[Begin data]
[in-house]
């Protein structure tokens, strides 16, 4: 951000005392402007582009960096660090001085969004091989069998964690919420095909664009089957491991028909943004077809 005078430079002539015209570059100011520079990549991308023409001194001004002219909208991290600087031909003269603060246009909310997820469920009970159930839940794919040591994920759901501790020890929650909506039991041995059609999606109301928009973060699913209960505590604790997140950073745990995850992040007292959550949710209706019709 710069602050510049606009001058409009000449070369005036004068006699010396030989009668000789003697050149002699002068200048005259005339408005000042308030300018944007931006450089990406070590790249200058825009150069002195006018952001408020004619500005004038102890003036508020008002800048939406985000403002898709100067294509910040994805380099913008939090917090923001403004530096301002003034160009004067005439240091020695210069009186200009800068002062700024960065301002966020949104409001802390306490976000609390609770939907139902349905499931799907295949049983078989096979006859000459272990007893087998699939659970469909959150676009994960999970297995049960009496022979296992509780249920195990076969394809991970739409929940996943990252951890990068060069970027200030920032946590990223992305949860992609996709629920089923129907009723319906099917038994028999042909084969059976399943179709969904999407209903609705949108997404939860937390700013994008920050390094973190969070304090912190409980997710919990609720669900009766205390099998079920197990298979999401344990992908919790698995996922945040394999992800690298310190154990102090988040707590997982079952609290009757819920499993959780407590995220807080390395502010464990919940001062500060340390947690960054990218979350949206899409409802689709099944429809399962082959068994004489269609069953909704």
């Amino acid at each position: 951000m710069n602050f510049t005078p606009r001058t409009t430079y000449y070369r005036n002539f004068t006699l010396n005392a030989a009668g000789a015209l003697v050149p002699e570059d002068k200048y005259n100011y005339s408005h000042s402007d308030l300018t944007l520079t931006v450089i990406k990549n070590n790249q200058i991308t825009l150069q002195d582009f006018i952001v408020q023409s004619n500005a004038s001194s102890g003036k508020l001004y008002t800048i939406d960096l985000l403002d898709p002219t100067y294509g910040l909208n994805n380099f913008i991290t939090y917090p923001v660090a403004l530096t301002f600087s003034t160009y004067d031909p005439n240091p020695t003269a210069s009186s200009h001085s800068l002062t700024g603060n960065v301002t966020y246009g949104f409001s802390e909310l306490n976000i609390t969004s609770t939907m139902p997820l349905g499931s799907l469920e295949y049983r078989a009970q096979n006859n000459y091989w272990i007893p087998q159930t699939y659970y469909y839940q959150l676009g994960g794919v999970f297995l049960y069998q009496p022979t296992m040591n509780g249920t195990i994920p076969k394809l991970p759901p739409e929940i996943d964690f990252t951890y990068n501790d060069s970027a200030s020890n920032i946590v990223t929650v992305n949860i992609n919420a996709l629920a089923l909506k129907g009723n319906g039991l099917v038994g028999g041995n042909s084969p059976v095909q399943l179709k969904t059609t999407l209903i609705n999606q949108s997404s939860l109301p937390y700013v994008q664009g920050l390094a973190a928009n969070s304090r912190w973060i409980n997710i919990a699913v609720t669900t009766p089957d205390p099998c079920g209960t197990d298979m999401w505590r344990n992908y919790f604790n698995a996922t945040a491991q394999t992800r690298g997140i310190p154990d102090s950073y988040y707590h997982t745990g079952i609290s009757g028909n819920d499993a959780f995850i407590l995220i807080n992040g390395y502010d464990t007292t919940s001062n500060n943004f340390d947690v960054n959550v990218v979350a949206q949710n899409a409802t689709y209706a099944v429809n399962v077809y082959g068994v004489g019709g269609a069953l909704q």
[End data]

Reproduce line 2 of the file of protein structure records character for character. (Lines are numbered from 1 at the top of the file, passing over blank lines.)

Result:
């Protein structure tokens, strides 16, 4: 951000005392402007582009960096660090001085969004091989069998964690919420095909664009089957491991028909943004077809 005078430079002539015209570059100011520079990549991308023409001194001004002219909208991290600087031909003269603060246009909310997820469920009970159930839940794919040591994920759901501790020890929650909506039991041995059609999606109301928009973060699913209960505590604790997140950073745990995850992040007292959550949710209706019709 710069602050510049606009001058409009000449070369005036004068006699010396030989009668000789003697050149002699002068200048005259005339408005000042308030300018944007931006450089990406070590790249200058825009150069002195006018952001408020004619500005004038102890003036508020008002800048939406985000403002898709100067294509910040994805380099913008939090917090923001403004530096301002003034160009004067005439240091020695210069009186200009800068002062700024960065301002966020949104409001802390306490976000609390609770939907139902349905499931799907295949049983078989096979006859000459272990007893087998699939659970469909959150676009994960999970297995049960009496022979296992509780249920195990076969394809991970739409929940996943990252951890990068060069970027200030920032946590990223992305949860992609996709629920089923129907009723319906099917038994028999042909084969059976399943179709969904999407209903609705949108997404939860937390700013994008920050390094973190969070304090912190409980997710919990609720669900009766205390099998079920197990298979999401344990992908919790698995996922945040394999992800690298310190154990102090988040707590997982079952609290009757819920499993959780407590995220807080390395502010464990919940001062500060340390947690960054990218979350949206899409409802689709099944429809399962082959068994004489269609069953909704």